manner of speaking that I borrowed from "a person having consciousness", I
think the former is more accurate than the latter. Actually consciousness
just is (and through that it knows itself).


Bruno Marchal wrote:
> 
>> This is not a belief, this is
>> just the obvious reality right now.
> 
> Obvious for you.
Obvious for anyone (as there is only one that can be consciousness of
obviousness, namely consciousness). Right now the only absolute thing you
find in your experience is consciousnes, without any owner. Only the
intellect makes it possible for anything to "have" consciousness. In
actuality there is no such thing to find.
It can be non-obvious to a person, not to consciousness. Consciousness can't
even conceive of an owner of itself, actually it can't directly conceive of
anything. Conceiving of something appears in it (and as it).


Bruno Marchal wrote:
> 
>  But is it obvious that PA is conscious: I don't think  
> so. Nevertheless, in case it is conscious, it is obvious from her  
> point of view. It is that obviousness we are looking a theory for.
PA is just an object within consciousness. It can't have a point of view.
Nothing has a point of view in the sense you mean it. Points of views are
just relative manifestations inside/of consciousness.
PA could have a point of view in a relative sense, if you choose to
indentify with PA and then defend its position. But one could as well say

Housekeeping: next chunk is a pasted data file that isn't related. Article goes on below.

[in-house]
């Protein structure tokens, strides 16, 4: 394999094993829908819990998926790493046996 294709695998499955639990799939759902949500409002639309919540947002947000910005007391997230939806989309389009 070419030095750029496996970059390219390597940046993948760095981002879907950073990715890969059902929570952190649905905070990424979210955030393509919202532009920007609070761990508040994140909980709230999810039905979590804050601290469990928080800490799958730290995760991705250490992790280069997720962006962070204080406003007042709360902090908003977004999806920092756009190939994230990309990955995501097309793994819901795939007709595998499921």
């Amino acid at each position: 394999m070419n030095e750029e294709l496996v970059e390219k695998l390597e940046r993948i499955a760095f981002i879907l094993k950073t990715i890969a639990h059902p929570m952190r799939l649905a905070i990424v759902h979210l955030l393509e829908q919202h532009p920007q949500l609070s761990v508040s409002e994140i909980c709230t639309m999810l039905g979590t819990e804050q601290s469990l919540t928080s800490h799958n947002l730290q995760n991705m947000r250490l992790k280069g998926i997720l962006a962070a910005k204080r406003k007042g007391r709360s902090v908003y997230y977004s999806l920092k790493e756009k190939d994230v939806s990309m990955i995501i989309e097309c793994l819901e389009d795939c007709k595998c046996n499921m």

that a triangle has a point of view, if I identify with it and defend its
"position" (imagining it has any).


Bruno Marchal wrote:
> 
>> Can you find any number(s) flying around
>> that has any claim to an internal view right now?
> 
> Yes. Although the number per se, like programs and brains, will refer  
> only to the relations that the 1-person associated with that number  
> can have.
Or, to put it another way, the 1-person will not feel to be a number at all;
and thus will not be a number(s), for all intents and purposes,
contradicting the very premise (maybe not logically, but it doesn't really
make sense to bet on being a machine if the conclusion says that for all
intents and purposes you are not a machine at all).
Anyway, I doubt that you can find any number having a claim to an internal
view other than in you imagination. 



Bruno Marchal wrote:
> 
>> The only thing that you
>> can find is consciousness being conscious of itself (even an person  
>> that
>> consciousness belongs to is absent, the person is just an object in
>> consciousness).
> 
> Here you present a theory like if it was a fact.
This is not a theory. It is not even a fact, it is just observation. There
is consciousness, that is it. There is no person to find here, except as
certain forms in consciousness (feeling seperate, thinking of "I", feeling
to be in control, thinking of past and future,etc...).


Bruno Marchal wrote:
>